Goldie’s Act: Federal Legislation to Protect Dogs in Puppy Mills
Goldie’s Act (H.R. 1788) is named after Golder Retriever #142, who was a victim of one of the most egregious puppy mill cases we have seen to date. She lived without clean food and water, space to play, and love. She didn’t even have a name until we gave her one when we learned about her and the heartbreaking way she died.
In November 2021, the ASPCA helped rescue more than 500 dogs from a commercial puppy-breeder in Iowa that was licensed by the U.S. Department of Agriculture (USDA) and supplied puppies to pet stores around the country. The USDA allowed this facility to operate for 17 months without ever checking on the welfare of the animals. When the USDA finally inspected the facility, they found dead dogs, dogs with untreated injuries and illnesses like parvovirus and distemper, dogs with painful fur matting, dogs in cages that were too small, insect infestations, and moldy food. That nightmarish place is where Goldie spent her life. Inspectors witnessed Goldie’s condition worsen over the course of 2021, but they didn’t help her. The agency failed her and the many other dogs who died in that puppy mill.
Emergency rescue happened only due to massive public pressure and intervention from the U.S. Department of Justice (DOJ). But by that time, the breeder had already amassed over 100 violations of the Animal Welfare Act (AWA).
At a separate breeding facility in Virginia, the USDA documented horrific animal suffering for months, but did not intervene. Hundreds of puppies died from “unknown causes,” nursing mothers were denied food for days, dogs were left with severe, untreated medical conditions, dogs were killed due to unsafe housing, and dogs were euthanized without anesthesia. Just like the Iowa case, emergency rescue occurred only after the DOJ intervened. Only then did the remaining 4,000 dogs at this facility experience relief.
Despite knowing that thousands of dogs were suffering in extreme pain, the USDA impeded inspectors from visiting this facility, removed the lead inspector without cause, and struck 80 pages from the inspection report. Even after 70 AWA violations, the USDA allows this company to continue breeding and selling dogs.
It’s too late to save Goldie and the thousands of other dogs who died in dreadful conditions under the USDA’s watch, but we can prevent other dogs from meeting the same fate by passing Goldie’s Act.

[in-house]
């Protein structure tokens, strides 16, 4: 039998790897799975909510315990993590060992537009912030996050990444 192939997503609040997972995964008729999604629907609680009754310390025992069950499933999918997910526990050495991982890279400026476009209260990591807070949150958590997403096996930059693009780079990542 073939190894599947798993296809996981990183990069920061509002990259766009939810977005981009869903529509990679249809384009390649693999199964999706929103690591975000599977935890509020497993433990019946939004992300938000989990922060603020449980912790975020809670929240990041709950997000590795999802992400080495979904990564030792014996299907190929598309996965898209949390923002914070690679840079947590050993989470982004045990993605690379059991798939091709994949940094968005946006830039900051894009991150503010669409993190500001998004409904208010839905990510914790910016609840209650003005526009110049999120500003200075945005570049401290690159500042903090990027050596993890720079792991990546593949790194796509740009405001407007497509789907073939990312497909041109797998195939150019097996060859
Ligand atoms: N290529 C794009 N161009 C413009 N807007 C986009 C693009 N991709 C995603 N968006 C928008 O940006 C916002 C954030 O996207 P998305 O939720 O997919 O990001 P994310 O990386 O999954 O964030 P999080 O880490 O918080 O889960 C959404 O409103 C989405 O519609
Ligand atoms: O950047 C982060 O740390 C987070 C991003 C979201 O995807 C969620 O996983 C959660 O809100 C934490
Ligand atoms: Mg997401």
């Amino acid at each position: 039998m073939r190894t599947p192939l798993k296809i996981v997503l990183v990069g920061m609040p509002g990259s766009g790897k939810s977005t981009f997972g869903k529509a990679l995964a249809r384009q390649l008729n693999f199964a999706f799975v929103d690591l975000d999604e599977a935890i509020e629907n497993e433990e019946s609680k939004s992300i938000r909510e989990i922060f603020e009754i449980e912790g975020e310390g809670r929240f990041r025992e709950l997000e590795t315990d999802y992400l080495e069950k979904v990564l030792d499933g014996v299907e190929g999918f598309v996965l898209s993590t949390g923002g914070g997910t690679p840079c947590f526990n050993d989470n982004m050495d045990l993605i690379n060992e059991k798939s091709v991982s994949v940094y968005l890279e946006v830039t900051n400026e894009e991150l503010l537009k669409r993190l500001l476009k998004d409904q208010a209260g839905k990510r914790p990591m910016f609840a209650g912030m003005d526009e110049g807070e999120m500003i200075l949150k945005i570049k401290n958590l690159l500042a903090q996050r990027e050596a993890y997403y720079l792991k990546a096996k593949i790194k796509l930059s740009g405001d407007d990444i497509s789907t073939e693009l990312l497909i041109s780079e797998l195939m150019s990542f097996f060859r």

Goldie’s Act would require the USDA to fulfill its obligation under the AWA to protect dogs in puppy mills—a responsibility the USDA has ignored for far too long.
The legislation would require the USDA to:
- Conduct more frequent and meaningful inspections of the facilities it licenses.
- Confiscate dogs who are suffering.
- Impose deterring penalties for AWA violations.
- Share inspection information in a timely manner with local law enforcement who can investigate cruelty.
The USDA is required to identify and report violations of the law during inspections so that those who violate the law may be held accountable through the use of penalties provided for in the AWA, such as fines and license revocation.
Contrary to this Congressional mandate, the USDA has chosen not to report violations and to let inhumane operators continue their cruel practices. The agency has not imposed a single penalty against a licensed commercial breeding facility since 2017, despite overwhelming evidence of cruelty. Instead, the agency has adopted a “customer service” approach—with the breeders being the “customers”—that has been proven ineffective by the agency’s own audit. With no enforcement, we can never hope to help the dogs who suffer behind the closed doors of these federally licensed facilities.
Congress must pass Goldie’s Act to protect dogs like Goldie in puppy mills.
To read more about the USDA’s pattern of failing to protect dogs in commercial breeding facilities, please visit these links:
- USDA Enforcement: Fiscal Year 2022
- Major Newspaper Exposes USDA’s Failure to Protect Animals, August 2019 (WaPo Ruby Fur Farm)
- USDA Enforcement of Animal Welfare Act Continues to Plummet, May 2020
- The USDA Is Letting Puppy Mills Operate Without Inspections, October 2020
- USDA Fails to Ensure “Licensed” Animal Businesses Have Met Licensing Requirements, March 2021
- 20 Violations Over Five Years—How the USDA Keeps Bad Puppy Mills in Business, April 2020
- Shocking Cruelty at Licensed Puppy Mills Provokes No Response from the USDA, April 2021
- ASPCA Lawsuit blog, June 2021